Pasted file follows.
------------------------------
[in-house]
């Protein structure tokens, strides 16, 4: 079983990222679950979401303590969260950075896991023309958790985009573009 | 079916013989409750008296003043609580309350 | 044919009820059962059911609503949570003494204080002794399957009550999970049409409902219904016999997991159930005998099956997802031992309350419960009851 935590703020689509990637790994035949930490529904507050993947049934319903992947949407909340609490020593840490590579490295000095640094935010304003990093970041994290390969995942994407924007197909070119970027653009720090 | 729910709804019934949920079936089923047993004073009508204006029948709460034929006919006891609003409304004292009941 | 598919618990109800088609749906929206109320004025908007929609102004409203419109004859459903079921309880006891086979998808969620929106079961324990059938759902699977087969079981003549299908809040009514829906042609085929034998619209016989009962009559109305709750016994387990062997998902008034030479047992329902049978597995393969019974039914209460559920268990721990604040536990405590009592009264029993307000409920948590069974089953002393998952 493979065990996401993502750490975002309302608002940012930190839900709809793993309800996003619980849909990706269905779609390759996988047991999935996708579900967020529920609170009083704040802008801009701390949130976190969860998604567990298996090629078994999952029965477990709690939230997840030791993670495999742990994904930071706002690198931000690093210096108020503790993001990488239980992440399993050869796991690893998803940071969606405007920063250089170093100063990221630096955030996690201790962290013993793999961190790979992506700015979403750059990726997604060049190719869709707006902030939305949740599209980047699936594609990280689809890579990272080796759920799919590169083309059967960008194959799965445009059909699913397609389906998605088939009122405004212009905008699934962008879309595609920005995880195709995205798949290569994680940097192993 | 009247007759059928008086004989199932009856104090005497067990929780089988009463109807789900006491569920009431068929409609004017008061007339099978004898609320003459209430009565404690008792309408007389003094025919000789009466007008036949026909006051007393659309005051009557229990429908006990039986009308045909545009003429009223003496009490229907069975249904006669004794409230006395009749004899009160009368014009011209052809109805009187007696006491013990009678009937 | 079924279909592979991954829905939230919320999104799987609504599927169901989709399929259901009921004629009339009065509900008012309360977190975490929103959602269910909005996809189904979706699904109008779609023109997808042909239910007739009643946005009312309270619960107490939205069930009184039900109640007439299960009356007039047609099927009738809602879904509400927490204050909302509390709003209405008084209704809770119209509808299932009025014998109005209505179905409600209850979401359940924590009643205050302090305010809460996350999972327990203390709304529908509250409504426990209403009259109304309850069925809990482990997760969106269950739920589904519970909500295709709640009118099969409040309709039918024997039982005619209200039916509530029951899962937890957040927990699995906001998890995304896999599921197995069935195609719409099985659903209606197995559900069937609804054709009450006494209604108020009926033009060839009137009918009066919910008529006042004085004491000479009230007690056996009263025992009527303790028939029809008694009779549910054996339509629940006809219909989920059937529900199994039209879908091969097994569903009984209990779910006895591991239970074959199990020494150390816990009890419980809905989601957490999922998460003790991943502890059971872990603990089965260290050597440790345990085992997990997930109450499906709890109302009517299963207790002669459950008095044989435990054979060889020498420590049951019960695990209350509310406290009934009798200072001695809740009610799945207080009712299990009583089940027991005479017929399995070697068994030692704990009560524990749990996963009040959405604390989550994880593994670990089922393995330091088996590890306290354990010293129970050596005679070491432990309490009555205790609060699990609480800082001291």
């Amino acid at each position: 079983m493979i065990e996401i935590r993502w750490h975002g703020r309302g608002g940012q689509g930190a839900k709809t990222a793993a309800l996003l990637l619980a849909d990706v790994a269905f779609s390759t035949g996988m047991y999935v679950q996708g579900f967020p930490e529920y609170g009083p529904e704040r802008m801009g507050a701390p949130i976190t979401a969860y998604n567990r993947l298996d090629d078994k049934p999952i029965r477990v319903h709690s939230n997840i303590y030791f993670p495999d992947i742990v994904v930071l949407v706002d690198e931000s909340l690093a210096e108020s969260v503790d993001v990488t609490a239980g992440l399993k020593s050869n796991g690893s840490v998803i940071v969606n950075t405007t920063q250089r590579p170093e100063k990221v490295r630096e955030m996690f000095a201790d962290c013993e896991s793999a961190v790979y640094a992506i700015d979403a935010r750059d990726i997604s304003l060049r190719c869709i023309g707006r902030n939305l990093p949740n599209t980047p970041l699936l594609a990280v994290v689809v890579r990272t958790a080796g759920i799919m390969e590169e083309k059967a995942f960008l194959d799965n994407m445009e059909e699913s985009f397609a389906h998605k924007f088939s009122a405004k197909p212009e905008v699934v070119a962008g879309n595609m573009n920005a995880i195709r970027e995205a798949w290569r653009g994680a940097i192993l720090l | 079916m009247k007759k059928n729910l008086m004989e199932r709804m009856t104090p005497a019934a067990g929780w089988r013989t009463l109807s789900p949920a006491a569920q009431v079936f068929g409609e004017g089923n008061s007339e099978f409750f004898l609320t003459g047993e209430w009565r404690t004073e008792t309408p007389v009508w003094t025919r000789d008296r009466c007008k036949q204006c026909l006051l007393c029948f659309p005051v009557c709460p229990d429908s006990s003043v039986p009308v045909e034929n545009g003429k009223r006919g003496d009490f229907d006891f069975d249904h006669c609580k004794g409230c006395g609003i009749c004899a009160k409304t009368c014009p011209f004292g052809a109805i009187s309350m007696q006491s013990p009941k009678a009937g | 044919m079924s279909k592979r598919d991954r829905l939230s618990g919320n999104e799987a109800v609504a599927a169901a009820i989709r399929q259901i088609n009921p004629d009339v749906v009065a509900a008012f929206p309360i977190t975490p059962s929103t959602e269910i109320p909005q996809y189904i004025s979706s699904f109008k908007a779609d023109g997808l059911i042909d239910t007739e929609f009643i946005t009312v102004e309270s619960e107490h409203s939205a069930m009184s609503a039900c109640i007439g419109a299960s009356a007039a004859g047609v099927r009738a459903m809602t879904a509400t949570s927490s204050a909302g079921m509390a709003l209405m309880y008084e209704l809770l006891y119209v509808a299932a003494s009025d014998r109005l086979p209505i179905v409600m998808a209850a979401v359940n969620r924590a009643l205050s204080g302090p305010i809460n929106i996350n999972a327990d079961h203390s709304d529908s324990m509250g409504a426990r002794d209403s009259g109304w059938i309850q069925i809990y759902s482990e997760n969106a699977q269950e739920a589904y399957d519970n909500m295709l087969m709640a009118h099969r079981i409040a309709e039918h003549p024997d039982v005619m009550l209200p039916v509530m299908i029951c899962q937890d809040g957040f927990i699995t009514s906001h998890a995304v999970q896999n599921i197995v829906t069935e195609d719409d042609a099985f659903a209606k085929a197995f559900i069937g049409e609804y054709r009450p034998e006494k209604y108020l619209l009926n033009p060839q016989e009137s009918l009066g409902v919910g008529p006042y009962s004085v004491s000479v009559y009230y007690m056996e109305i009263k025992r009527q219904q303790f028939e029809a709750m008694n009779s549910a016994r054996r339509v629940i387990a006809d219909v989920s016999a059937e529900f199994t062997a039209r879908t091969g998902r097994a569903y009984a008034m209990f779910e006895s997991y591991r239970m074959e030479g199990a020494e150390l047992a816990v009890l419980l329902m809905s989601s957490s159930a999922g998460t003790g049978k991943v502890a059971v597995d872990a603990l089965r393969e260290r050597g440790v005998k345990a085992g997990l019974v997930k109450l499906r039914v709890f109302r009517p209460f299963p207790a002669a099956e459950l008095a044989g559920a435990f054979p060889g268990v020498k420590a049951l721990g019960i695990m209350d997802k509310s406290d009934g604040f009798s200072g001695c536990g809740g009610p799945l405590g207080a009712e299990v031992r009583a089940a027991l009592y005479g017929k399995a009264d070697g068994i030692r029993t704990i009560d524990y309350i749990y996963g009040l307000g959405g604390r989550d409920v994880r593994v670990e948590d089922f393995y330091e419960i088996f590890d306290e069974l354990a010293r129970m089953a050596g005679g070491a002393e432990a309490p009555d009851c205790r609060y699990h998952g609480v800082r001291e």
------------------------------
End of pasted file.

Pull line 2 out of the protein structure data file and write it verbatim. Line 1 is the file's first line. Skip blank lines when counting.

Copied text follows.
């Protein structure tokens, strides 16, 4: 079983990222679950979401303590969260950075896991023309958790985009573009 | 079916013989409750008296003043609580309350 | 044919009820059962059911609503949570003494204080002794399957009550999970049409409902219904016999997991159930005998099956997802031992309350419960009851 935590703020689509990637790994035949930490529904507050993947049934319903992947949407909340609490020593840490590579490295000095640094935010304003990093970041994290390969995942994407924007197909070119970027653009720090 | 729910709804019934949920079936089923047993004073009508204006029948709460034929006919006891609003409304004292009941 | 598919618990109800088609749906929206109320004025908007929609102004409203419109004859459903079921309880006891086979998808969620929106079961324990059938759902699977087969079981003549299908809040009514829906042609085929034998619209016989009962009559109305709750016994387990062997998902008034030479047992329902049978597995393969019974039914209460559920268990721990604040536990405590009592009264029993307000409920948590069974089953002393998952 493979065990996401993502750490975002309302608002940012930190839900709809793993309800996003619980849909990706269905779609390759996988047991999935996708579900967020529920609170009083704040802008801009701390949130976190969860998604567990298996090629078994999952029965477990709690939230997840030791993670495999742990994904930071706002690198931000690093210096108020503790993001990488239980992440399993050869796991690893998803940071969606405007920063250089170093100063990221630096955030996690201790962290013993793999961190790979992506700015979403750059990726997604060049190719869709707006902030939305949740599209980047699936594609990280689809890579990272080796759920799919590169083309059967960008194959799965445009059909699913397609389906998605088939009122405004212009905008699934962008879309595609920005995880195709995205798949290569994680940097192993 | 009247007759059928008086004989199932009856104090005497067990929780089988009463109807789900006491569920009431068929409609004017008061007339099978004898609320003459209430009565404690008792309408007389003094025919000789009466007008036949026909006051007393659309005051009557229990429908006990039986009308045909545009003429009223003496009490229907069975249904006669004794409230006395009749004899009160009368014009011209052809109805009187007696006491013990009678009937 | 079924279909592979991954829905939230919320999104799987609504599927169901989709399929259901009921004629009339009065509900008012309360977190975490929103959602269910909005996809189904979706699904109008779609023109997808042909239910007739009643946005009312309270619960107490939205069930009184039900109640007439299960009356007039047609099927009738809602879904509400927490204050909302509390709003209405008084209704809770119209509808299932009025014998109005209505179905409600209850979401359940924590009643205050302090305010809460996350999972327990203390709304529908509250409504426990209403009259109304309850069925809990482990997760969106269950739920589904519970909500295709709640009118099969409040309709039918024997039982005619209200039916509530029951899962937890957040927990699995906001998890995304896999599921197995069935195609719409099985659903209606197995559900069937609804054709009450006494209604108020009926033009060839009137009918009066919910008529006042004085004491000479009230007690056996009263025992009527303790028939029809008694009779549910054996339509629940006809219909989920059937529900199994039209879908091969097994569903009984209990779910006895591991239970074959199990020494150390816990009890419980809905989601957490999922998460003790991943502890059971872990603990089965260290050597440790345990085992997990997930109450499906709890109302009517299963207790002669459950008095044989435990054979060889020498420590049951019960695990209350509310406290009934009798200072001695809740009610799945207080009712299990009583089940027991005479017929399995070697068994030692704990009560524990749990996963009040959405604390989550994880593994670990089922393995330091088996590890306290354990010293129970050596005679070491432990309490009555205790609060699990609480800082001291």